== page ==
John considers graduating with a bachelor’s degree in economics his greatest victory in life. He acknowledges that college and the finances involved are difficult for everyone, but John didn’t even graduate from high school. He is the first in his family to attend college, and he did so alone, with his family still halfway across the world in Belgium.
John has thrived on three continents, yet when asked what he is most proud of, it isn’t himself. You can hear the love in his voice as he talks about his siblings. “They were younger than me...and went through the same things I went through, but they remained good kids. They maintained their composure throughout the whole process.”
When you talk to John it is easy to forget that he saw the violence of the Rwandan genocide and survived so many difficult trials. He chooses to focus on the positive. He jokes and laughs and enthusiastically says that he wants to “enjoy life.” When he’s not working full-time, performing with Voice of Africa, or speaking in public, John likes to play soccer, cook, and spend time with his friends.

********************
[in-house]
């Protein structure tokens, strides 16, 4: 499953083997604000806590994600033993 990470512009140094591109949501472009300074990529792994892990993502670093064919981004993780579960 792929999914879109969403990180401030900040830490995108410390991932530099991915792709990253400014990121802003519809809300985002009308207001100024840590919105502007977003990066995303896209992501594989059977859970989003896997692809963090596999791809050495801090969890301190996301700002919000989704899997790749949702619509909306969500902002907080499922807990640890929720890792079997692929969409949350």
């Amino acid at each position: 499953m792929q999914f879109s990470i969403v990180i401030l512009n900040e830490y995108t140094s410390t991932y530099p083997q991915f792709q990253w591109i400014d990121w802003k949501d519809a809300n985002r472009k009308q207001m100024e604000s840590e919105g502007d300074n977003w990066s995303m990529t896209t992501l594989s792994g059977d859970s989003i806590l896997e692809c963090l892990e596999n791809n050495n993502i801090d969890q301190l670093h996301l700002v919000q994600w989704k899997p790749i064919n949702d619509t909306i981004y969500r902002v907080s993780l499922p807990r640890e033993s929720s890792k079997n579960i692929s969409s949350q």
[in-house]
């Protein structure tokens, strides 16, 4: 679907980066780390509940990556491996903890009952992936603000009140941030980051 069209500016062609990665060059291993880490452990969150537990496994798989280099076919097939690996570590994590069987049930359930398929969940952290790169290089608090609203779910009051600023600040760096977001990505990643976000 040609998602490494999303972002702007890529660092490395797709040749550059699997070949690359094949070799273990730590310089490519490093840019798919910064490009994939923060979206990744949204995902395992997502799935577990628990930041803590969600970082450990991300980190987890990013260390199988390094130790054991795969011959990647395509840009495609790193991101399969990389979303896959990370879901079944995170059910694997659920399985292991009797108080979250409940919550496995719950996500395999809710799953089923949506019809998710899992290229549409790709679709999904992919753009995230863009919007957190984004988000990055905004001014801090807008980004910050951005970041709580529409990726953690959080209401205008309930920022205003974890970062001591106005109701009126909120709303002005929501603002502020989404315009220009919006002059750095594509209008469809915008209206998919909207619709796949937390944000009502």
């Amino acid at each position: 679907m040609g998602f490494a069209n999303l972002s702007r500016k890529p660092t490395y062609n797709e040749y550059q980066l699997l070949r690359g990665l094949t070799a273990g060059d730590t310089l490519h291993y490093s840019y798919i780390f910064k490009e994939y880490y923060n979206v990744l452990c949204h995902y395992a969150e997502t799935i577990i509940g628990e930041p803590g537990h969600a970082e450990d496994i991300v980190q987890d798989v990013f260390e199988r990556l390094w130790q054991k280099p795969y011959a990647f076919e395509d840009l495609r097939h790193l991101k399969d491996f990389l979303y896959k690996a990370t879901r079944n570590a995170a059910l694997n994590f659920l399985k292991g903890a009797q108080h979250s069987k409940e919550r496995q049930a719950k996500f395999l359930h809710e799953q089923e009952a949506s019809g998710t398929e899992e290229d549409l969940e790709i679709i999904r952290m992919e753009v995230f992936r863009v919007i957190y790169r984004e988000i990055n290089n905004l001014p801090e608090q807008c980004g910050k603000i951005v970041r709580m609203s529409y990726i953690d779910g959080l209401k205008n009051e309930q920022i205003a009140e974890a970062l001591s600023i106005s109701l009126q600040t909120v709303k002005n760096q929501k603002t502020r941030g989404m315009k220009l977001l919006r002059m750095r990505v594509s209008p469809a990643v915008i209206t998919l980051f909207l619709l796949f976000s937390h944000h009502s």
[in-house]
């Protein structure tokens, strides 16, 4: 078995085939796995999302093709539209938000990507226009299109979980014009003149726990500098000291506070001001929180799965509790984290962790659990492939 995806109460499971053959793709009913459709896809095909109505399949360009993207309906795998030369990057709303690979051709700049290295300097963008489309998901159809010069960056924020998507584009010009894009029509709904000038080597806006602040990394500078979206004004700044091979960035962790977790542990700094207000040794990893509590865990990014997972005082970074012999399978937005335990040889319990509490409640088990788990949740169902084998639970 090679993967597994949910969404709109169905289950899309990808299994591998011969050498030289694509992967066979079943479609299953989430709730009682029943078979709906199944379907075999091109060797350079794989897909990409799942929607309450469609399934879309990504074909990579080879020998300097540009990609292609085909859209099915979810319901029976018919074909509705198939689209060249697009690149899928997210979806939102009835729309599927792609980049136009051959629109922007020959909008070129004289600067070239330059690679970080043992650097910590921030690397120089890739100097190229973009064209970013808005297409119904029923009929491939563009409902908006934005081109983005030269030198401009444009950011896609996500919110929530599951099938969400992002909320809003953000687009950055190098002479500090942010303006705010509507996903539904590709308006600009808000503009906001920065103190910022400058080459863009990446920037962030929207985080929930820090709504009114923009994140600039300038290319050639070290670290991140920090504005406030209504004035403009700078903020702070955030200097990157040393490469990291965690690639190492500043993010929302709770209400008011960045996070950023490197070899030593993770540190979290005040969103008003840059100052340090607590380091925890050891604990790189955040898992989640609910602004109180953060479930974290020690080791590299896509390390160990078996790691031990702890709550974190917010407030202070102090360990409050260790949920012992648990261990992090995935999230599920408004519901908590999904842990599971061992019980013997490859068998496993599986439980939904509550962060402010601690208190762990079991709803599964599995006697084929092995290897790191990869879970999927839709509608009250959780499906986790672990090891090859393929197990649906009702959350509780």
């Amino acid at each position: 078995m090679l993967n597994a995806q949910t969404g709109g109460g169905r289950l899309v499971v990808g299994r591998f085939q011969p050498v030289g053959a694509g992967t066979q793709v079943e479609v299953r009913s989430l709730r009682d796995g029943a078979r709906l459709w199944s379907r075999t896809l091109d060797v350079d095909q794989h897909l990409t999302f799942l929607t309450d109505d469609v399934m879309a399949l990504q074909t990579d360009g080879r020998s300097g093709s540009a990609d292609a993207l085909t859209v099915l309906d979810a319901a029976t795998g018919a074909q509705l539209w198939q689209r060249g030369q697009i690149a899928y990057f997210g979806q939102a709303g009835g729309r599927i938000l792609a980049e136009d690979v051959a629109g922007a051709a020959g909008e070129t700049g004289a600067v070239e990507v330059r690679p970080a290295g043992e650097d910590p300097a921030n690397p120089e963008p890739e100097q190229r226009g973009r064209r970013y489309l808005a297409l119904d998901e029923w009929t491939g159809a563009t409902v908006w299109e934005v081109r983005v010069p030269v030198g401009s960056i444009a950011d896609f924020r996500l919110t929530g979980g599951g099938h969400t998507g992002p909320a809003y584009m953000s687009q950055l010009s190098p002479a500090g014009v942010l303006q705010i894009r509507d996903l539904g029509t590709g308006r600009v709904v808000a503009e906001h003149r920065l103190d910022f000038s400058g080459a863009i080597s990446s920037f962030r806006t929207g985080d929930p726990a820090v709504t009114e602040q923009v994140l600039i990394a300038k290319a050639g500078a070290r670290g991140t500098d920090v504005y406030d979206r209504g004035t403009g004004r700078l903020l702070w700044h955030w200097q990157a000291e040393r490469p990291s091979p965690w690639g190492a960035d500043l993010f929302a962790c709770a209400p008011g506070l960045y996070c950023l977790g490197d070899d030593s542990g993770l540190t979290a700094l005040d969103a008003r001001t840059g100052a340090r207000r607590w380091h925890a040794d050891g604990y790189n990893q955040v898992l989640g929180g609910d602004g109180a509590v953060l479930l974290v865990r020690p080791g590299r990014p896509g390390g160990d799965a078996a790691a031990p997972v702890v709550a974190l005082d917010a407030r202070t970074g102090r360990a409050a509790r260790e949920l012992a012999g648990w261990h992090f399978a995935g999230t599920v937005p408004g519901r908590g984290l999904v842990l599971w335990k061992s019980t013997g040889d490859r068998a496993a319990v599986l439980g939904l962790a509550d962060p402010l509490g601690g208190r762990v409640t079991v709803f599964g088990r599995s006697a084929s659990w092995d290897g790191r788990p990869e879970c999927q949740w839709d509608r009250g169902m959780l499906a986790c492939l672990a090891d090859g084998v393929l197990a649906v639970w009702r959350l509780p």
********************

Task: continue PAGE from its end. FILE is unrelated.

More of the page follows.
Indeed, his friends are the ones who told him he had a gift for raising people’s spirits and indirectly led him to motivational speaking. He hopes to spread his message of confidence and courage full-time someday. “The hardest thing you will ever have to do is not to actually find the resources...it will be to actually believe that you can do it,” he says. John particularly enjoys speaking to youth, because they still have their lives and dreams before them.
Because so many people have doubted him, even in his ability to write a book, he wants others to know that they too can succeed while they are still young. Ever humble, he also says, “I feel like I can’t really tell anything to the older people.”
But this time, John is wrong.
Everyone, young and old, can learn a lot from John Bizimana. His story is miraculous enough to inspire even the most experienced reader. Escape from Rwanda is about John, but it is also about achieving dreams in spite of terrible circumstances. It is about living with hope and moving forward with faith. The book echoes the advice John gives the audience at the conclusion of Voice of Africa’s performance, “If you have a dream, do not hesitate to pursue it.”